Haverhill Voters Go to the Polls Today To Decide Which Two Mayoral Candidates May Advance

Pentucket Lake School voting precinct. (WHAV News File photograph.)

Some voters may have participated in early voting or sent in absentee ballots by mail, but the vast majority of Haverhill voters are turning out at the polls today to decide which two of three candidates for mayor should go on to November’s ballot.

Nine-term Haverhill Mayor James J. Fiorentini, already the city’s longest-serving chief executive, seeks another term, while challengers Colin F. LePage, the City Council’s vice president, and Patrolman Guy E. Cooper seek a chance to lead from City Hall’s corner office.

During a series of live, on-air interviews over 97.9 WHAV, all three spelled out why their approaches are best for the city.

The mayor, who drew first place on the ballot, is campaigning, on what he calls his successes over the past 18 years. He says, for example, Haverhill’s downtown renaissance “didn’t happen by accident.”

“It happened because we had a plan. We made tough decisions in uncertain times and that’s what I’m going to continue to do,” he said.

Fiorentini also cites such accomplishments as rebuilding roads and sidewalks, adding 20 police officers, fixing every park and playground and developing a new master plan that balances growth with preserving the “beauty of Haverhill” and more.

Next up on the preliminary ballot, LePage argues the issue isn’t what Haverhill has, but rather what it has missed out on. He said residents have missed out because of the administration’s slow decision making on major issues and projects and greater financial transparency.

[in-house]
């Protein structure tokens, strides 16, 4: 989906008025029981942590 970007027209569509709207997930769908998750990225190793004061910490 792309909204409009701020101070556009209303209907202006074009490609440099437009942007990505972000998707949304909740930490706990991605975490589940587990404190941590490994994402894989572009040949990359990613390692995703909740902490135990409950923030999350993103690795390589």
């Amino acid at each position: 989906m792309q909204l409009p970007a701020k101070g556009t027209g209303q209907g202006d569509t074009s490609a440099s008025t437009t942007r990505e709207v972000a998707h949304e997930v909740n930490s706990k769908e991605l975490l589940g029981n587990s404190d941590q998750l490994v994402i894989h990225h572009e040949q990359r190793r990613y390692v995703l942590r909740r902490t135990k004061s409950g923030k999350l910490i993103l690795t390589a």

“What I’m looking to do is, from what I’ve done on the City Council and I’ve kind of been known to look at the budget quite thoroughly and found there’s been some things that have been missing as far as what taxpayers pay for and as far as the services they could receive,” he said.

LePage said he found more than $2 million that either wasn’t collected or was left in obscure accounts that can help the city make progress. He also fought with his colleagues to successfully replace both of the city’s oldest fire trucks.

Cooper said his top three priorities are education, public safety and helping businesses “get back up on their feet again” after closings related to the coronavirus. He added his 24 years of experience as a police officer as made him aware of public safety deficiencies. He noted, for example, the need for more firefighters as well as the new trucks and basic equipment they need.

“No one should wait on that. We should get the equipment and we should have what we need so we can help service the citizens of Haverhill,” he said.

Beyond these issues, Cooper called for a plan to address homelessness, drug and alcohol abuse, gangs and housing.

Polls are open 7 a.m.- 8 p.m. Secretary of State William F. Galvin warned Monday that those residents who haven’t mailed in absentee ballots, must vote in person or deliver them to city drop boxes or City Hall to be counted.

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